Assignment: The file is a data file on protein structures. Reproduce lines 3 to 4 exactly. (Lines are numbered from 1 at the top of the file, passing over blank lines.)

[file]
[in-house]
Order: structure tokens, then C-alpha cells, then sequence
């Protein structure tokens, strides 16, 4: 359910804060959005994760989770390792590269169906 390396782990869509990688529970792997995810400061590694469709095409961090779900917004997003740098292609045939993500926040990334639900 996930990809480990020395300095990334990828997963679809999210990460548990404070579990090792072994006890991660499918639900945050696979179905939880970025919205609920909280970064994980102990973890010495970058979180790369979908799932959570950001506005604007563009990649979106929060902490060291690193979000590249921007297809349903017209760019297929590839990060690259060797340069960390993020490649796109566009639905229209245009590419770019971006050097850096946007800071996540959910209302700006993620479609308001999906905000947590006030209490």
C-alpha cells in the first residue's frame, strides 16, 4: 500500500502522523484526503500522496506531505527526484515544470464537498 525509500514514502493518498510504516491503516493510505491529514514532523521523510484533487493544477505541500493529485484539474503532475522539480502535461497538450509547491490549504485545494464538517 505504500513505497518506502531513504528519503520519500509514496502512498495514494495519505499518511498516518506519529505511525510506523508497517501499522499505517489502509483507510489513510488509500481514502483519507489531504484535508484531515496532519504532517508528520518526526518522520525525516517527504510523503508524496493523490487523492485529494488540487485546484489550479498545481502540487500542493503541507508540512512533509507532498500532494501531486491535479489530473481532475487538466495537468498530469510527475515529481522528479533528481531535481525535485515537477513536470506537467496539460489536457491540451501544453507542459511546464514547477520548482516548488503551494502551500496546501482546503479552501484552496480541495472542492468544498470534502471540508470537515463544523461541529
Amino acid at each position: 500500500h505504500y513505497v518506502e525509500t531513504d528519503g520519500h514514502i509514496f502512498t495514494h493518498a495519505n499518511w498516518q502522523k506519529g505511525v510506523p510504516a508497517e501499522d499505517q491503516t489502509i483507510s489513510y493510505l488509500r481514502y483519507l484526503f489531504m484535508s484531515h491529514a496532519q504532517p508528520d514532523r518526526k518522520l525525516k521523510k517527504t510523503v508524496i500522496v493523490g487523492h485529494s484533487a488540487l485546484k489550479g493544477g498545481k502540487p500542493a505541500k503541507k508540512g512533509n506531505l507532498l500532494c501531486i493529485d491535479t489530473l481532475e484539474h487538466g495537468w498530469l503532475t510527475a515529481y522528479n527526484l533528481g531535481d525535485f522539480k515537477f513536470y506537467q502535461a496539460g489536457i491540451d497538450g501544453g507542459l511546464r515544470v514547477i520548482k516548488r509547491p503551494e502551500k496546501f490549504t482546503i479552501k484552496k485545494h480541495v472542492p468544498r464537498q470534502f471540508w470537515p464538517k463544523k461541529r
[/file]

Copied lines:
């Protein structure tokens, strides 16, 4: 359910804060959005994760989770390792590269169906 390396782990869509990688529970792997995810400061590694469709095409961090779900917004997003740098292609045939993500926040990334639900 996930990809480990020395300095990334990828997963679809999210990460548990404070579990090792072994006890991660499918639900945050696979179905939880970025919205609920909280970064994980102990973890010495970058979180790369979908799932959570950001506005604007563009990649979106929060902490060291690193979000590249921007297809349903017209760019297929590839990060690259060797340069960390993020490649796109566009639905229209245009590419770019971006050097850096946007800071996540959910209302700006993620479609308001999906905000947590006030209490």
C-alpha cells in the first residue's frame, strides 16, 4: 500500500502522523484526503500522496506531505527526484515544470464537498 525509500514514502493518498510504516491503516493510505491529514514532523521523510484533487493544477505541500493529485484539474503532475522539480502535461497538450509547491490549504485545494464538517 505504500513505497518506502531513504528519503520519500509514496502512498495514494495519505499518511498516518506519529505511525510506523508497517501499522499505517489502509483507510489513510488509500481514502483519507489531504484535508484531515496532519504532517508528520518526526518522520525525516517527504510523503508524496493523490487523492485529494488540487485546484489550479498545481502540487500542493503541507508540512512533509507532498500532494501531486491535479489530473481532475487538466495537468498530469510527475515529481522528479533528481531535481525535485515537477513536470506537467496539460489536457491540451501544453507542459511546464514547477520548482516548488503551494502551500496546501482546503479552501484552496480541495472542492468544498470534502471540508470537515463544523461541529